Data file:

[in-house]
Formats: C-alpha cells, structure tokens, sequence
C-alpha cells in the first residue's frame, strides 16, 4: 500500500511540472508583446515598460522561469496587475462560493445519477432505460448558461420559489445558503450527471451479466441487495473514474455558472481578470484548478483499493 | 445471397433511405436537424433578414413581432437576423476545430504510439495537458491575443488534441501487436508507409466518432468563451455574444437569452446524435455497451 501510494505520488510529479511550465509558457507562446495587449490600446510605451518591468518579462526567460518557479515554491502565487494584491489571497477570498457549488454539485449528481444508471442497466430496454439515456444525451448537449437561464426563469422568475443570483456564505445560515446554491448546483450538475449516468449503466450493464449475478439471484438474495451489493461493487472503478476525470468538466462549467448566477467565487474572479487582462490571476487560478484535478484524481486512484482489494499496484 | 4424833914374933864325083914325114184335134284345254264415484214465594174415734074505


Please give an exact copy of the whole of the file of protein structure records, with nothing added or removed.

[in-house]
Formats: C-alpha cells, structure tokens, sequence
C-alpha cells in the first residue's frame, strides 16, 4: 500500500511540472508583446515598460522561469496587475462560493445519477432505460448558461420559489445558503450527471451479466441487495473514474455558472481578470484548478483499493 | 445471397433511405436537424433578414413581432437576423476545430504510439495537458491575443488534441501487436508507409466518432468563451455574444437569452446524435455497451 501510494505520488510529479511550465509558457507562446495587449490600446510605451518591468518579462526567460518557479515554491502565487494584491489571497477570498457549488454539485449528481444508471442497466430496454439515456444525451448537449437561464426563469422568475443570483456564505445560515446554491448546483450538475449516468449503466450493464449475478439471484438474495451489493461493487472503478476525470468538466462549467448566477467565487474572479487582462490571476487560478484535478484524481486512484482489494499496484 | 4424833914374933864325083914325114184335134284345254264415484214465594174415734074505